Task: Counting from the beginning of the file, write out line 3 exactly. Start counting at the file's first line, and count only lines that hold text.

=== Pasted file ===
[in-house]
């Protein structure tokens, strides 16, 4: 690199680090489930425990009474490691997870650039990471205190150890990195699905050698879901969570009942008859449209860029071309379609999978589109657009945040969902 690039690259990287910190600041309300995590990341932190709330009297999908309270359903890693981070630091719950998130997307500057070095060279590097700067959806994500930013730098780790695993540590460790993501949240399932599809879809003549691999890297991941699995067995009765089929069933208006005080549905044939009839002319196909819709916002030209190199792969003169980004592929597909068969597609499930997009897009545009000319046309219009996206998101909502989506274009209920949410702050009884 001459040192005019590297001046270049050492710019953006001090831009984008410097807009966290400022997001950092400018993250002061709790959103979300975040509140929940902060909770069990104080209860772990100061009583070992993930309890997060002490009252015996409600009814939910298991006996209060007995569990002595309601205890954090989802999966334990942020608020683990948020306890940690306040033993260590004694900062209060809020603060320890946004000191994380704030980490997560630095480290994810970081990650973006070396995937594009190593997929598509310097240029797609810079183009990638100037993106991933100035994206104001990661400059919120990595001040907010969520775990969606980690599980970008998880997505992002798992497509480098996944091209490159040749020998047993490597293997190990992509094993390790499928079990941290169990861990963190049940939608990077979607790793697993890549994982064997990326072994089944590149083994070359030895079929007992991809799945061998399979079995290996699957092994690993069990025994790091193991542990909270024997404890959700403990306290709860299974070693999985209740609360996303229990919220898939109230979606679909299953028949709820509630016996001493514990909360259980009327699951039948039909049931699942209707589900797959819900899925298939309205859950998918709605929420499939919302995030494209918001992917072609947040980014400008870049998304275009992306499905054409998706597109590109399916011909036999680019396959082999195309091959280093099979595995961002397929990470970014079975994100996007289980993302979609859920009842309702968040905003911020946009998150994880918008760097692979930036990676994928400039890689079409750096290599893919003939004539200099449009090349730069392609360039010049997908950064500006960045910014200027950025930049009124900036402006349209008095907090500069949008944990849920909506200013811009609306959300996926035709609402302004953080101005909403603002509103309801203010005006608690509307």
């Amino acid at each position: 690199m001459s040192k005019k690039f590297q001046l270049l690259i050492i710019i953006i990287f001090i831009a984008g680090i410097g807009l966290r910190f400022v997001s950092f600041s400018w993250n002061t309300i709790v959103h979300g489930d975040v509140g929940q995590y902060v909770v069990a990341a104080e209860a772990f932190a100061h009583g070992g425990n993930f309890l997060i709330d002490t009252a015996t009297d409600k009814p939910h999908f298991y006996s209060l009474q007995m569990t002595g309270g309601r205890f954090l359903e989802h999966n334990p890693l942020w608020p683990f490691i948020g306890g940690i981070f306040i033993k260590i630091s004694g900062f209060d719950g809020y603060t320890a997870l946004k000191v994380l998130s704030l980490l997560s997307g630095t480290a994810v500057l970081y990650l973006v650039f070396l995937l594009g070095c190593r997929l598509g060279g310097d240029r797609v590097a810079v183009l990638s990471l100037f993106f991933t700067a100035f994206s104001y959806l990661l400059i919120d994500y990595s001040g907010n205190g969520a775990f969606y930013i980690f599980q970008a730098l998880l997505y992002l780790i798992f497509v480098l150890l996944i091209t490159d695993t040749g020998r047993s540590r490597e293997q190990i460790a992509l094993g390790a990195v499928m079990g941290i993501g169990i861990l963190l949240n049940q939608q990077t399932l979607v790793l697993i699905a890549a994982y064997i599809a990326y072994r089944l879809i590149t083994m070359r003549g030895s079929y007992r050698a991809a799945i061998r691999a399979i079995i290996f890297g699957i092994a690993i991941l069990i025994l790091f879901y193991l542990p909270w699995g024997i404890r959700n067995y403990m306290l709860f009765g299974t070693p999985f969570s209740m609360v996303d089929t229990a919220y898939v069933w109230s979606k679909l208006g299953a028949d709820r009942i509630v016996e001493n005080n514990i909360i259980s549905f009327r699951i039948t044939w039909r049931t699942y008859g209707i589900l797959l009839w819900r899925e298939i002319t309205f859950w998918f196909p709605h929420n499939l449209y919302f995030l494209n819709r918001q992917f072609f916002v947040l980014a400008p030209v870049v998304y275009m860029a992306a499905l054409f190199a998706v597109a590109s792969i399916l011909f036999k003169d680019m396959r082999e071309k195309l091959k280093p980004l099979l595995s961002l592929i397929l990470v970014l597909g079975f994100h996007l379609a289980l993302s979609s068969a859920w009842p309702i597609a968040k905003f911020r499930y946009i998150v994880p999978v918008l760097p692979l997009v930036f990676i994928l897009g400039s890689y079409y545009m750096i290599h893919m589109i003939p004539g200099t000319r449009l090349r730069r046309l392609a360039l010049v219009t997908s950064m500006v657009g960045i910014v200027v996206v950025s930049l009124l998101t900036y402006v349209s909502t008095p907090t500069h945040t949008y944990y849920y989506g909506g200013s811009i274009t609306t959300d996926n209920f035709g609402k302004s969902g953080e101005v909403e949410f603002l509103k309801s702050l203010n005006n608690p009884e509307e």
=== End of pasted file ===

């Amino acid at each position: 690199m001459s040192k005019k690039f590297q001046l270049l690259i050492i710019i953006i990287f001090i831009a984008g680090i410097g807009l966290r910190f400022v997001s950092f600041s400018w993250n002061t309300i709790v959103h979300g489930d975040v509140g929940q995590y902060v909770v069990a990341a104080e209860a772990f932190a100061h009583g070992g425990n993930f309890l997060i709330d002490t009252a015996t009297d409600k009814p939910h999908f298991y006996s209060l009474q007995m569990t002595g309270g309601r205890f954090l359903e989802h999966n334990p890693l942020w608020p683990f490691i948020g306890g940690i981070f306040i033993k260590i630091s004694g900062f209060d719950g809020y603060t320890a997870l946004k000191v994380l998130s704030l980490l997560s997307g630095t480290a994810v500057l970081y990650l973006v650039f070396l995937l594009g070095c190593r997929l598509g060279g310097d240029r797609v590097a810079v183009l990638s990471l100037f993106f991933t700067a100035f994206s104001y959806l990661l400059i919120d994500y990595s001040g907010n205190g969520a775990f969606y930013i980690f599980q970008a730098l998880l997505y992002l780790i798992f497509v480098l150890l996944i091209t490159d695993t040749g020998r047993s540590r490597e293997q190990i460790a992509l094993g390790a990195v499928m079990g941290i993501g169990i861990l963190l949240n049940q939608q990077t399932l979607v790793l697993i699905a890549a994982y064997i599809a990326y072994r089944l879809i590149t083994m070359r003549g030895s079929y007992r050698a991809a799945i061998r691999a399979i079995i290996f890297g699957i092994a690993i991941l069990i025994l790091f879901y193991l542990p909270w699995g024997i404890r959700n067995y403990m306290l709860f009765g299974t070693p999985f969570s209740m609360v996303d089929t229990a919220y898939v069933w109230s979606k679909l208006g299953a028949d709820r009942i509630v016996e001493n005080n514990i909360i259980s549905f009327r699951i039948t044939w039909r049931t699942y008859g209707i589900l797959l009839w819900r899925e298939i002319t309205f859950w998918f196909p709605h929420n499939l449209y919302f995030l494209n819709r918001q992917f072609f916002v947040l980014a400008p030209v870049v998304y275009m860029a992306a499905l054409f190199a998706v597109a590109s792969i399916l011909f036999k003169d680019m396959r082999e071309k195309l091959k280093p980004l099979l595995s961002l592929i397929l990470v970014l597909g079975f994100h996007l379609a289980l993302s979609s068969a859920w009842p309702i597609a968040k905003f911020r499930y946009i998150v994880p999978v918008l760097p692979l997009v930036f990676i994928l897009g400039s890689y079409y545009m750096i290599h893919m589109i003939p004539g200099t000319r449009l090349r730069r046309l392609a360039l010049v219009t997908s950064m500006v657009g960045i910014v200027v996206v950025s930049l009124l998101t900036y402006v349209s909502t008095p907090t500069h945040t949008y944990y849920y989506g909506g200013s811009i274009t609306t959300d996926n209920f035709g609402k302004s969902g953080e101005v909403e949410f603002l509103k309801s702050l203010n005006n608690p009884e509307e």